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The Iberian Vascular Flora: Richness, Endemicity and Distribution Patterns

  • Carlos AedoEmail author
  • Antoni Buira
  • Leopoldo Medina
  • Marta Fernández-Albert
Chapter
Part of the Plant and Vegetation book series (PAVE, volume 12)

Abstract

An historical review of the Iberian flora is presented here to give a summary of the main milestones from the fourteenth century until today. More than 400 years of floristic work has been briefly analysed from Clusius’ time until today, with special attention on the oldest and less known aspects. The Iberian flora comprises 6276 species including 739 non-native species. 1258 species (being 22.8% of the native species) are endemic. This shows that the Iberian flora is rather special; even so, the richness and endemism levels are comparable to other Mediterranean basin countries such as Greece or Morocco, and lower than Turkey. The rate of generic endemism, however, is considerably higher in the Iberian flora. The species richness and the endemicity patterns are analysed on basis of the native and endemic species observed in 50 × 50 km squares. The highest observed species richness areas generally overlap with the richest in endemic species. They are located in the main Iberian Mountain Ranges. The Baetic System shows the highest rate of endemism, followed by the Cantabrian Mountains, the Central System and the Pyrenees. The composition of the Iberian flora is examined in large groups. The Compositae is the largest family at species and endemism levels, and also provides the largest number of alien species. Limonium, Centaurea and Carex are the largest genera in the Iberian flora; the two former have their diversification centres in the Mediterranean Basin. More than one third of the Iberian species has been classified in Spain in one or other special category and included in Red Data Lists or Books. At least 20 taxa can be considered as extinct in the territory of the Iberian flora.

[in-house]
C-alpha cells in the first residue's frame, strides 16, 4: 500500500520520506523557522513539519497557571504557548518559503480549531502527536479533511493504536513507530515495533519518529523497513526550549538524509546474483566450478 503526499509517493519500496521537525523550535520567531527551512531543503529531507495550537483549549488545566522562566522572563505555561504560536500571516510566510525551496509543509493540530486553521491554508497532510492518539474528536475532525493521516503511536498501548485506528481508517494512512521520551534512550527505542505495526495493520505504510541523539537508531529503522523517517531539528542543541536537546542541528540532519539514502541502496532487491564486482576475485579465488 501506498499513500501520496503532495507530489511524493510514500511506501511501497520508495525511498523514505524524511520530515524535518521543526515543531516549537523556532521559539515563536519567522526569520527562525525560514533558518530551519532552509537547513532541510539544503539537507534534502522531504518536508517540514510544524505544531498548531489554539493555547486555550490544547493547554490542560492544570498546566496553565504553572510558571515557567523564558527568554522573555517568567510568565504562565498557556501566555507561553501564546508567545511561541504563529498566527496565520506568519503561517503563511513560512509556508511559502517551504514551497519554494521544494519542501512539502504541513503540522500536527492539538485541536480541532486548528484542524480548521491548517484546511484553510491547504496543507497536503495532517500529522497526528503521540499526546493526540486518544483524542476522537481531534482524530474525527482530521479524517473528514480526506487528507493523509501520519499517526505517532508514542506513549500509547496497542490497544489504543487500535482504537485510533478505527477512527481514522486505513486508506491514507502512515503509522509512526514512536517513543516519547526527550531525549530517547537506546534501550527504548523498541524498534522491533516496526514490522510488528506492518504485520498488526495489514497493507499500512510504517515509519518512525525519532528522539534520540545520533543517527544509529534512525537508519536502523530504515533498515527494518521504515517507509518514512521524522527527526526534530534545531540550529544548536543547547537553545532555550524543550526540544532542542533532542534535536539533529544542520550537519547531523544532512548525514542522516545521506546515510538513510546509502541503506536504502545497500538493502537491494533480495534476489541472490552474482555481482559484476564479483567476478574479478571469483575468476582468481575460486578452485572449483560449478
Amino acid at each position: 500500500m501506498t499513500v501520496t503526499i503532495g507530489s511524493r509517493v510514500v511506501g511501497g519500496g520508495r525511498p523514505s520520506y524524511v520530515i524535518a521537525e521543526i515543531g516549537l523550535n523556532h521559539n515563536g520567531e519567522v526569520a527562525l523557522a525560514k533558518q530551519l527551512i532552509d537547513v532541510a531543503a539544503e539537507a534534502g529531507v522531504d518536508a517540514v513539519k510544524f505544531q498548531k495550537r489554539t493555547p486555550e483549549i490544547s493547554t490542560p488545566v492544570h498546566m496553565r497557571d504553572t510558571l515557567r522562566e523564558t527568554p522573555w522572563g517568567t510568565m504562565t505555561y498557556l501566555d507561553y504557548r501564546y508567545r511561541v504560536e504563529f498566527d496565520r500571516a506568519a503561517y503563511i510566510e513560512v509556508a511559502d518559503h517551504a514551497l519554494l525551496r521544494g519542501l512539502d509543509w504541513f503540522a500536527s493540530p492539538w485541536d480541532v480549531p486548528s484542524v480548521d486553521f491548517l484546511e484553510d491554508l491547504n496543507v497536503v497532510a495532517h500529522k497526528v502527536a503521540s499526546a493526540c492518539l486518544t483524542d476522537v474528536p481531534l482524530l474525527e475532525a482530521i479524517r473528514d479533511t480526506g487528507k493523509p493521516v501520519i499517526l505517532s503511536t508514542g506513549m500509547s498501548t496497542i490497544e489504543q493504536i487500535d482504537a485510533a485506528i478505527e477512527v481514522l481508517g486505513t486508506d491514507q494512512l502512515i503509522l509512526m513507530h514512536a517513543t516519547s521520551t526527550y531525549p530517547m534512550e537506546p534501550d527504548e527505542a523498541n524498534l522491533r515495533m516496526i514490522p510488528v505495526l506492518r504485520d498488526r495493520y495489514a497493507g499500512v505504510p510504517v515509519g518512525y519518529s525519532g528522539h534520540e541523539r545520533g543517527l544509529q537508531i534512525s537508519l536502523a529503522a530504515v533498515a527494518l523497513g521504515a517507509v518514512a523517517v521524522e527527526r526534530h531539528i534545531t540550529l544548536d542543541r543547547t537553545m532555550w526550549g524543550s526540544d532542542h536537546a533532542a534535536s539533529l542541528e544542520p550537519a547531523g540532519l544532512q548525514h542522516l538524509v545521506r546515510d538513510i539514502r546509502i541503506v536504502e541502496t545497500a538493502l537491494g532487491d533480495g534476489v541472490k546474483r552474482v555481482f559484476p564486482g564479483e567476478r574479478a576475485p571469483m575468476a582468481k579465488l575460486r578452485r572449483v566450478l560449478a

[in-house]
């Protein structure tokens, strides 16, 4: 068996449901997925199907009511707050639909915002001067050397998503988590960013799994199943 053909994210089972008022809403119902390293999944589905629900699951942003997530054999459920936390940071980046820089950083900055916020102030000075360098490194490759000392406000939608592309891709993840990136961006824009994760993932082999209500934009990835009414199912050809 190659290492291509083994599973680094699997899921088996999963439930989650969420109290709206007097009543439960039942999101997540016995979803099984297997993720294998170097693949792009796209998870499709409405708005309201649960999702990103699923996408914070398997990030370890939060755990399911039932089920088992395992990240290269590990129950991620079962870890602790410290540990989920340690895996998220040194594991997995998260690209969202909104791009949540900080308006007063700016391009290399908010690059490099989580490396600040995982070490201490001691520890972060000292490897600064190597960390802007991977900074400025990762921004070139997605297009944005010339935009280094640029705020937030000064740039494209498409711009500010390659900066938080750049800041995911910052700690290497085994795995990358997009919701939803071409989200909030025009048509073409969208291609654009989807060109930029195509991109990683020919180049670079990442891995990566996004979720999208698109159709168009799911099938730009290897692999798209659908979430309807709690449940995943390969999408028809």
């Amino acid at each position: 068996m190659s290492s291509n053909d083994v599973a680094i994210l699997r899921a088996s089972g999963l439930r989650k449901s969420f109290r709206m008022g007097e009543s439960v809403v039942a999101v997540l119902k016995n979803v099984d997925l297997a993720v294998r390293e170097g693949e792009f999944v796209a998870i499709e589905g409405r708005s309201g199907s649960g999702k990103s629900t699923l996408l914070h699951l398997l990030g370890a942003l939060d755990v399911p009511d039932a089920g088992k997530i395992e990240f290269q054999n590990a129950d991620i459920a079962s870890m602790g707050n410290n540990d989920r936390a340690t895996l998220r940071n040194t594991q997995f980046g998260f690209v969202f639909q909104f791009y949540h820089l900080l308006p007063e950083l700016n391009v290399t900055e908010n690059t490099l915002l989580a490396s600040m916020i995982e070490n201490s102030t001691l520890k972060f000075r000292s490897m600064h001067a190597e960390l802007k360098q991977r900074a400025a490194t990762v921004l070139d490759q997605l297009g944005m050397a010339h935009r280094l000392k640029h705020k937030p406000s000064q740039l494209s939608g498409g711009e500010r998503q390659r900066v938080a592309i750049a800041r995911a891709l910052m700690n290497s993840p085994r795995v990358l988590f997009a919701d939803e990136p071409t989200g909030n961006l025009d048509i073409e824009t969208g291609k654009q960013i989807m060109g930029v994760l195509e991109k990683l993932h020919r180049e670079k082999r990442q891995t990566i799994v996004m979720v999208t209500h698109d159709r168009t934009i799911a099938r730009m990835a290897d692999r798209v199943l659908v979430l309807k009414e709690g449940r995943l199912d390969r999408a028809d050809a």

Notes

Acknowledgments

The authors wish to acknowledge the efforts of those professionals and amateur botanists who regularly contribute to the knowledge of the Spanish flora depositing their collections in public herbaria. We thank N. Fumeaux, J. Güemes, M. Hjertson, N. Ibáñez, G. López, R. Morales, F. Muñoz Garmendia, M. Porto and L. Ramón-Laca for providing bibliographic or herbaria data. We are grateful to Helen Álvaro for correcting the English version of the manuscript. L.M. Ferrero generously provided the picture of Gentianella amarella. This work has been supported and funded by the Spanish Government through the Flora iberica project (CGL2014-52787-C3-0P) and by the Anthos project (Fundación Biodiversidad-CSIC).

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© Springer International Publishing AG 2017

Authors and Affiliations

  • Carlos Aedo
    • 1
    Email author
  • Antoni Buira
    • 1
  • Leopoldo Medina
    • 1
  • Marta Fernández-Albert
    • 1
  1. 1.Real Jardín Botánico-CSICMadridSpain

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